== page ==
Why microfibre fails to earn our green tick
Microfibre has become hugely popular – it’s being used for cleaning cloths, washcloths, shammys, hair wraps and towels. It’s so popular, and reusable, that we’ve received requests to make eco-microfibre cloths. Is that possible? Let’s take a closer look at what makes microfibre so versatile and whether or not it can be given the green tick...
First of all – what’s it made from? Microfibre is a synthetic fabric. Unlike cotton or bamboo, which are natural fibres, microfibre is made up of man-made, chemically produced materials – usually a polyester-nylon blend.
We took a closer look at a typical microfibre cleaning cloth and found that it was made from 80% polyester and 20% polyamide (that’s the nylon part). This composition has our earth-loving heckles up. These synthetic textiles are made of petroleum-based plastic polymers and they raise deep environmental concerns.
Not only is the production of microfibre increasing our consumption of fossil fuels, but making polyamide releases nitrous oxide (N2O) into the atmosphere as a by-product. Nitrous oxide is a powerful greenhouse gas that contributes to ozone destruction and is 300 times more potent than carbon dioxide (CO2). And it requires large quantities of water to boot (according to the World Bank, the textile industry is responsible for 17-20% of the world's wastewater).
Ok, so it’s resource-heavy, non-renewable, and actively destroying the ozone - not sounding good so far! So we considered the human element.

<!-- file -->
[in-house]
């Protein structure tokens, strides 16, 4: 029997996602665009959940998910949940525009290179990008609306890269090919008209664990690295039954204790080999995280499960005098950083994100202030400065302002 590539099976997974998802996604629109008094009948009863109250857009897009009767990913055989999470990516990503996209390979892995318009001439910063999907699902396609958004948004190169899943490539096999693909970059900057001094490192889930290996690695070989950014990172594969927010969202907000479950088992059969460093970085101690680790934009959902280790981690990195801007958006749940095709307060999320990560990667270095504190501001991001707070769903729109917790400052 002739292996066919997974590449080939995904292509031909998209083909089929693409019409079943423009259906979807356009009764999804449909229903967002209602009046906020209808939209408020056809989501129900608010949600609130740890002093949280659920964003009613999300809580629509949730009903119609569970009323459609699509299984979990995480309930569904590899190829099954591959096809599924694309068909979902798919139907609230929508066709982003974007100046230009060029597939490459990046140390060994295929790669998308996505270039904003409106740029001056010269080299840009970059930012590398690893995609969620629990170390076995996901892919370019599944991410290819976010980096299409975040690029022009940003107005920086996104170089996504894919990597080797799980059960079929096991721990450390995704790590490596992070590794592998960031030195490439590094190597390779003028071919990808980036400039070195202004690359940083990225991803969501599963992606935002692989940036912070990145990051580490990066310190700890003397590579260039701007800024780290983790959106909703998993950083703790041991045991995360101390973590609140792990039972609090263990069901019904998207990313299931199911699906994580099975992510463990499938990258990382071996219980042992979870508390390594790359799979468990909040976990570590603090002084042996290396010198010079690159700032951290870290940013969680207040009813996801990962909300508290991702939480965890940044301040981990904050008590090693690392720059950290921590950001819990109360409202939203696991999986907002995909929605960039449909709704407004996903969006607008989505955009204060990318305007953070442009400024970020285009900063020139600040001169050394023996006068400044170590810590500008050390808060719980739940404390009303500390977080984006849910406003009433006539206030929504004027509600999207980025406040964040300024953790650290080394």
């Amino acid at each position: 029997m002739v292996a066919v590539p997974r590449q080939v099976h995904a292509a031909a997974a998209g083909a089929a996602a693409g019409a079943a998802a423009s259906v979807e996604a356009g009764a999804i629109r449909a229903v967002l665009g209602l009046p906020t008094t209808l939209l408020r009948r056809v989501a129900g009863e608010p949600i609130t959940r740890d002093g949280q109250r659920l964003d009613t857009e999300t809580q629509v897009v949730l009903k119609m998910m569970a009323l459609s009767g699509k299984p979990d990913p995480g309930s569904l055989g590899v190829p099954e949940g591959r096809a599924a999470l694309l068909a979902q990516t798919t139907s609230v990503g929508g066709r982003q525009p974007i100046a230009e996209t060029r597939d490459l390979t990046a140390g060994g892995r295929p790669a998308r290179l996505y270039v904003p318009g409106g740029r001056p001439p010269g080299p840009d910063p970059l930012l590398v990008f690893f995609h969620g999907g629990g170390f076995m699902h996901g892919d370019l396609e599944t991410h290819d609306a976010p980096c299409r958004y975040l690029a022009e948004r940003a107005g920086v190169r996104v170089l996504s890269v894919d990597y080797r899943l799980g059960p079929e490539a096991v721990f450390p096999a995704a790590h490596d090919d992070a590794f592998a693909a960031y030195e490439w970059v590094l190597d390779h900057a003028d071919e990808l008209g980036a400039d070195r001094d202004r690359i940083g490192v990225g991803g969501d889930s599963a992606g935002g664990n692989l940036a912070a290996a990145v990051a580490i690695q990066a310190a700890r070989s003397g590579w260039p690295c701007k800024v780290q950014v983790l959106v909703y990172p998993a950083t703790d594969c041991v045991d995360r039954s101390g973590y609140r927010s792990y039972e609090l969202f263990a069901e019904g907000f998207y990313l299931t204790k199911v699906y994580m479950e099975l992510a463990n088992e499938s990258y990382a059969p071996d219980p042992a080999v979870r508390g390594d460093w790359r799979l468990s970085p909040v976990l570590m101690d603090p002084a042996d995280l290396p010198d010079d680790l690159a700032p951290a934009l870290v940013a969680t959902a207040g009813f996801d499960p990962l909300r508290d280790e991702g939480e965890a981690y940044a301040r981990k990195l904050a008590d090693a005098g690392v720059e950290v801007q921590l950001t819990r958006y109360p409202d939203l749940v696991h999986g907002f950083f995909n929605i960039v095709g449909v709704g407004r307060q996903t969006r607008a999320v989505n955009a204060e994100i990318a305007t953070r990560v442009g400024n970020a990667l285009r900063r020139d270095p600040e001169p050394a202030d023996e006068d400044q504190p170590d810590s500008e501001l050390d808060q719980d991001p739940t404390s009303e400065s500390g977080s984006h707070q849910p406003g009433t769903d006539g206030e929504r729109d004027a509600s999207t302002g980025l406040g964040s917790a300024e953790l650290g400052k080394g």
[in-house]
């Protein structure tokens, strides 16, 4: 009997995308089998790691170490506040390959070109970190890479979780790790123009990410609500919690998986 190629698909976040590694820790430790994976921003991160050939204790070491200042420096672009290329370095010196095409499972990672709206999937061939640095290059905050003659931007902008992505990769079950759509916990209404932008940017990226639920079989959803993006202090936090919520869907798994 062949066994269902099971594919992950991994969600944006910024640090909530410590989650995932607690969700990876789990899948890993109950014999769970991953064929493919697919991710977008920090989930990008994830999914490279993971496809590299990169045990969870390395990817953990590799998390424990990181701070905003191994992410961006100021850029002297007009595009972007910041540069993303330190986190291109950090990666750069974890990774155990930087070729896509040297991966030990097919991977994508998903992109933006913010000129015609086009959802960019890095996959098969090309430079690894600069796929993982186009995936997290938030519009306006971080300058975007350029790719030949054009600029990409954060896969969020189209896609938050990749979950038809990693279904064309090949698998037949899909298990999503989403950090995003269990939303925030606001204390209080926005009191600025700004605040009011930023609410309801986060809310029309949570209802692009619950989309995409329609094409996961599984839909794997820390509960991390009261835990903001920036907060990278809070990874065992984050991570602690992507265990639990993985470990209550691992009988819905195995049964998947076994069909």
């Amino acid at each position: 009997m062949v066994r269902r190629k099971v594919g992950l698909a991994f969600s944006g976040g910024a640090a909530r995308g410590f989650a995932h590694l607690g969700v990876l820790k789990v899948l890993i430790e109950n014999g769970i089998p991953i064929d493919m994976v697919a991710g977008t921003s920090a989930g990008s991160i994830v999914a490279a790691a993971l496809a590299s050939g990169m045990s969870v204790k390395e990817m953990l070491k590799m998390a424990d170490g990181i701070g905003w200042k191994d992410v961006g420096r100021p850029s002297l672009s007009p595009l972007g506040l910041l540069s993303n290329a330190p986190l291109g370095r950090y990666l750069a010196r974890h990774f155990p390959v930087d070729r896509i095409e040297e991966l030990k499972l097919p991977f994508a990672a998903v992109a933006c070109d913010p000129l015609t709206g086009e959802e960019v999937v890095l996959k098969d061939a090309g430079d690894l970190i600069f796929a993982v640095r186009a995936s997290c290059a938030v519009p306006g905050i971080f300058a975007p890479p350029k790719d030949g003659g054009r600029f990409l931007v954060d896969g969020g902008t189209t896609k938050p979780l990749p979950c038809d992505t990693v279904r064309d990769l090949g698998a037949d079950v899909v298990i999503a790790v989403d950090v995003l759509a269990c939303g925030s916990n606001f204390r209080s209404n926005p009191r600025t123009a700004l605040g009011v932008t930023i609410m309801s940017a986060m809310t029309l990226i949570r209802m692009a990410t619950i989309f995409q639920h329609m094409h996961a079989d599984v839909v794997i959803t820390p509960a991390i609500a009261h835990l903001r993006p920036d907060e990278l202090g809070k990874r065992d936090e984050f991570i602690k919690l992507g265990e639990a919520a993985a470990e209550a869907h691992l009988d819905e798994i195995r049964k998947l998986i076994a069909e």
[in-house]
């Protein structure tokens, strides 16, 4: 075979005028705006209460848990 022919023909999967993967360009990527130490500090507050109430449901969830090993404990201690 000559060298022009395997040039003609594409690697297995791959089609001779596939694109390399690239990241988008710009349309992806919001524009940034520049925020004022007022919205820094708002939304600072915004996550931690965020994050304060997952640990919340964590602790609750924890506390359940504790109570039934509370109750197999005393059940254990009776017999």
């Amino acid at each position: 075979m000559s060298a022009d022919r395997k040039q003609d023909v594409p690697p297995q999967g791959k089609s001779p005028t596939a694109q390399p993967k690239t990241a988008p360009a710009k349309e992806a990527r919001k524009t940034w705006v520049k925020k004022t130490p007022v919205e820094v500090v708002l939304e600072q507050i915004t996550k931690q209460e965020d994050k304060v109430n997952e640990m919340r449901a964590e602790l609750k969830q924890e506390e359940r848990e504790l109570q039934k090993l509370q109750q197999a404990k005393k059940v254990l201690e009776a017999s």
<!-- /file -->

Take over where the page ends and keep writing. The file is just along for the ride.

Unfortunately, its manufacture also has negative impacts on human health. Workers are exposed to dust and fumes, which irritate the eyes, nose, throat, and skin. And the consequences don’t end there. As polyamide breaks down, it releases toxic chemicals and greenhouse gases into the environment.
Which brings us to how the material behaves at the end of its useful life. It isn't biodegradable or compostable. In fact, it’s likely to takes hundreds of years to decompose. Worse yet, it contributes to microplastics pollution.
As it breaks down, plastic microfibres are released into the environment polluting food chains, killing wildlife, and ultimately endangering human health. These plastic microfibers are consumed by fish and birds and end up in our food, lungs, and stomachs. Yuk!
The properties of the material promise a good reusable solution. But it’s a false promise. Although the fabric is undeniably versatile and the fibres are super-fine making it extremely lightweight and absorbent, in our opinion the costs outweigh the benefit. We will not be offering Ecopack products made from microfibres as they are simply too damaging to people and planet.
But we can offer a good eco-friendly alternative. Our research showed cellulosic fibre to be the best alternative – and that’s exactly what our existing Bamboo Cloths are made from.
Read more about microfibre:
Check out our bamboo cloth alternatives: https://ecobags.co.nz/collections/food-storage/products/ed-1007-multi-purpose-bamboo-cloths